Before we leave this branch of Muir descendants who settled in Blantyre so long ago, I wanted to share a humorous anecdote I read in my copy of The Annals of Blantyre by Rev. Stewart Wright and published in 1885:
"About a hundred years ago, or thereabouts, the laird of Shott was returning from Hamilton at the close of a market day. Whether it was from the fatigues of the day, or owing to the cold of the night, the laird fell asleep, and unfortunately fell out of his one-horse shay; but falling "saftly," as the folks said, he lay still where he was, to have his forty winks. And the faithful beast, accustomed to such pranks of his master, stood quietly by till the laird should awaken.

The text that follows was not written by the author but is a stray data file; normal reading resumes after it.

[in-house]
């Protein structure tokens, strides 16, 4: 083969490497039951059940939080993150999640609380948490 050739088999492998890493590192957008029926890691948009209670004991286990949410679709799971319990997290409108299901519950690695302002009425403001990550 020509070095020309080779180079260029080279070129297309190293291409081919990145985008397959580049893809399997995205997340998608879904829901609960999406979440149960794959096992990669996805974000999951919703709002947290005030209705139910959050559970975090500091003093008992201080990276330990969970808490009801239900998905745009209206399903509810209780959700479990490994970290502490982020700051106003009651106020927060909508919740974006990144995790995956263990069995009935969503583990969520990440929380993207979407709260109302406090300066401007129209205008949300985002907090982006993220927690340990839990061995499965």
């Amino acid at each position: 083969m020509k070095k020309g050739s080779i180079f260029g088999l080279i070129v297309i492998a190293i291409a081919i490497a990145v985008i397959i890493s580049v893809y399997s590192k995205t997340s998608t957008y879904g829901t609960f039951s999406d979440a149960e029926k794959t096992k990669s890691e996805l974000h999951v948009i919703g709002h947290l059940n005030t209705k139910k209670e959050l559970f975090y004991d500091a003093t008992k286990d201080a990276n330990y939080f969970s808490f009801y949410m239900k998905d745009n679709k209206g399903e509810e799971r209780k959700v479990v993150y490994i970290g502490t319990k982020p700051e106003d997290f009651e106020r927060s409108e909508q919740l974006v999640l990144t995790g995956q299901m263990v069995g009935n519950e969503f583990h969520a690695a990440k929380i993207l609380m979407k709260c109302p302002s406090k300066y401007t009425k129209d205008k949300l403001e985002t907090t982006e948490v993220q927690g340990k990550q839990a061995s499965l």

Two strangers came along the road, and they anxiously bent over the prostrate man, to find if there was life in him; and finding that he breathed, they tried to rouse him, telling him to get up, and asking him, 'Who are you?' At last they got a reply, 'I'm Shott, I'm Shott.' 'Who shot you?' 'I'm Shott at Blantyre.' The men were good Samaritans, and so they gently lifted the wounded man into his own gig, and drove him back to Hamilton, where they roused up the police at the station-house, told of the tragedy, and delivered over their charge. But to the consternation of the strangers, no sooner did the lantern flash its light upon the 'wounded' man's face, then the police burst into loud laughter, telling the benevolent Samaritans, 'It's only old Shott, the laird at Blantyre.' We are of opinion that those kindly individuals would make a pretty minute examination the next time they saw a man prostate by the wayside."